The contractor shall develop on-the-job training opportunities and participate in training programs that are relevant to the contractor’s employment needs and are intended to upgrade the skills of its workers. These programs and opportunities must expressly include minorities and women.213 Examples of possible programs and opportunities include apprenticeships and trainee programs relevant to the contractor’s employment needs, especially those programs the U.S. Department of Labor funded or approved.214
To evaluate the contractor’s compliance with this specification, COs must:
- Determine whether the contractor has developed and conducted any training programs and, if so, whether it has provided notice of these programs to its recruitment sources. Obtain copies of any letters informing recruitment sources or schools of training programs, including those to minority and women sources. Get the names of applicants that the contractor referred to the programs. Determine whether the contractor has employed and trained anyone below the journey level. If it has, describe what was done.
- Determine which trades are covered by formal apprenticeship programs (typically found in projects utilizing union labor) or other types of formal training programs not associated with trade unions. When either type of program is in place, a CO must determine the participation rate of minorities and women.
- When there are no formal programs for a particular trade, determine what, if anything, the contractor has done to provide on-the-job training, and the extent to which that training was made available to minorities and women.
- If the contractor provides on-the-job training, determine whether minorities and women have equal access to training in all trades. Determine whether minorities and women are performing all aspects of their trade or if the contractor is repeatedly assigning them to the same task.
- Determine whether the contractor has records of cash contributions, equipment supplied or contractor personnel provided as instructors for Office of Apprenticeship approved, or U.S. Department of Labor funded, or other training programs.
- Determine whether the contractor has records of specific hiring and training of workers from such programs. The CO should also determine the results of the contractor’s efforts (e.g., number of workers trained identified by race, ethnicity and sex, hours worked, hours trained, relative compensation, trade) and record the results in the report.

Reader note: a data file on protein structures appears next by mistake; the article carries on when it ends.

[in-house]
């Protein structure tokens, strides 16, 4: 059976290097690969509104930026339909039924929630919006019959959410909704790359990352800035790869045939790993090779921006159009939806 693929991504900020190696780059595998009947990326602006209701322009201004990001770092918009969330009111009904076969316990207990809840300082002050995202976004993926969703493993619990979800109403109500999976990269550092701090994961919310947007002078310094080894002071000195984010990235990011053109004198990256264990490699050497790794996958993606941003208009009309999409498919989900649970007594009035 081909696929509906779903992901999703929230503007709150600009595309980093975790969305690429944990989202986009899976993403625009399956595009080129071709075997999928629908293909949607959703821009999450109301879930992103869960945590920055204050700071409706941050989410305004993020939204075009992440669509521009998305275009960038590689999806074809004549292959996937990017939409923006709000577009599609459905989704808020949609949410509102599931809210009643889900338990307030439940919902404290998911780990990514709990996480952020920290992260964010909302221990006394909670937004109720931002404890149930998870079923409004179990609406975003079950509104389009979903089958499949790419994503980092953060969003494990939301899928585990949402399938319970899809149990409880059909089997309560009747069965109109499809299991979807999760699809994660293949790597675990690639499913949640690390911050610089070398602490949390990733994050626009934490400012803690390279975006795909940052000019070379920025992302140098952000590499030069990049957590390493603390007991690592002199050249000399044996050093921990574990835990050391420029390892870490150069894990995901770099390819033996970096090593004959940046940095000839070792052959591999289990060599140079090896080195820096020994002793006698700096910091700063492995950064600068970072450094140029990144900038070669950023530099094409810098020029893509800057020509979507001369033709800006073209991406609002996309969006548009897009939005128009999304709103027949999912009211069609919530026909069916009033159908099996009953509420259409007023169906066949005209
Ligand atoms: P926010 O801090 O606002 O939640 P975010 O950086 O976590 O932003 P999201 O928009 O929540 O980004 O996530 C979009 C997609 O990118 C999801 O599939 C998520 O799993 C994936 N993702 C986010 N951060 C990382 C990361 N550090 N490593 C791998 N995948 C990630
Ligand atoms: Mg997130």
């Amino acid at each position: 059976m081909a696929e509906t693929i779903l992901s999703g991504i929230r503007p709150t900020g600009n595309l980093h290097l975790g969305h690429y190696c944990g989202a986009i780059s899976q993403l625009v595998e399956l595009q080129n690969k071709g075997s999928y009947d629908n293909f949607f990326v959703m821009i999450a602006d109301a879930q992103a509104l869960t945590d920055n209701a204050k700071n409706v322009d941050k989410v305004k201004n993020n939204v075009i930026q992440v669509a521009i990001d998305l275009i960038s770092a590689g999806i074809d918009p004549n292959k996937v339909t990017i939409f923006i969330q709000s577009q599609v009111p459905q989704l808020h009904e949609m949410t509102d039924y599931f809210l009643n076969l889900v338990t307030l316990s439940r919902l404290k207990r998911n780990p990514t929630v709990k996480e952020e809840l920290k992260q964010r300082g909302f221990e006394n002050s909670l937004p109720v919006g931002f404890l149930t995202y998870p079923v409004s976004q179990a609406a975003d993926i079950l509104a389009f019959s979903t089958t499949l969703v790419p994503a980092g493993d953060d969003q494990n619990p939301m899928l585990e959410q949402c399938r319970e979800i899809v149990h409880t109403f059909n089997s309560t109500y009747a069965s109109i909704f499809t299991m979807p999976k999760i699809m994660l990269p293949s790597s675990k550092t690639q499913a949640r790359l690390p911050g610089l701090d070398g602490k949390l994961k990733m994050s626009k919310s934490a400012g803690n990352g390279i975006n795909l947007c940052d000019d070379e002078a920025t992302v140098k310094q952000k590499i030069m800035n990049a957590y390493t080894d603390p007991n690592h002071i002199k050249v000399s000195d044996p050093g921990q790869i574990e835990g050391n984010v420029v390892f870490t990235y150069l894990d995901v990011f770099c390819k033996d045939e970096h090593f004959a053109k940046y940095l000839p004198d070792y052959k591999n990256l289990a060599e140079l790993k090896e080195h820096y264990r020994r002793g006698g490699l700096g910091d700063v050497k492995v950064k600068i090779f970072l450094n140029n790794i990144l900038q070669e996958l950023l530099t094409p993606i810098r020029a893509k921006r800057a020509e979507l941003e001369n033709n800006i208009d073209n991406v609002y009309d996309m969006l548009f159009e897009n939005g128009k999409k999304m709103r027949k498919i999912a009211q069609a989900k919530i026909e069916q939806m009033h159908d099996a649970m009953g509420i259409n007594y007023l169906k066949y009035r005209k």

213. 41 CFR 60-4.3(a) paragraph 7, step e.
214. See Item III.B.1. of the Construction SCER. Refer to 41 CFR Part 60-20, 41 CFR 68-4.3(a) paragraph 7, step e and Part III.B of the Construction SCER.
3I02 Evaluation of EEO Policy Implementation
This subsection draws from 41 CFR Part 60-20; 41 CFR Part 60-50; 41 CFR 60-4.3(a) paragraph 7 steps g, h, l and p; and Part III.C of the Construction SCER. It covers five areas:
- Development of and dissemination of EEO policy;
- Review of EEO policy;
- External dissemination of EEO policy;
- Promotion policy; and
- Supervisory performance.
a. Development and Dissemination of Policy. The contractor shall develop and disseminate its EEO policy by providing notice of its policy to unions and training programs and by requesting their help in meeting its EEO obligations. The contractor shall also include its EEO policy in any policy manual and collective bargaining agreement and publicize it in the company newspaper or annual report, if any. The contractor shall also specifically review the policy with all employees at least once each year and post it on bulletin boards accessible to all employees and applicants at each location where construction work is performed.215
To evaluate the contractor’s compliance with this specification, COs must determine whether the EEO policy contains at least the following items:
- A statement that the contractor will not discriminate against employees and applicants for employment because of race, color, religion, sex, sexual orientation, gender identity, or national origin, and that it will take affirmative action to ensure that employees and applicants for employment will be employed and treated during employment, without regard to race, color, religion, sex, sexual orientation, gender identity or national origin;
- The name, telephone number and means of access to the contractor’s EEO Officer;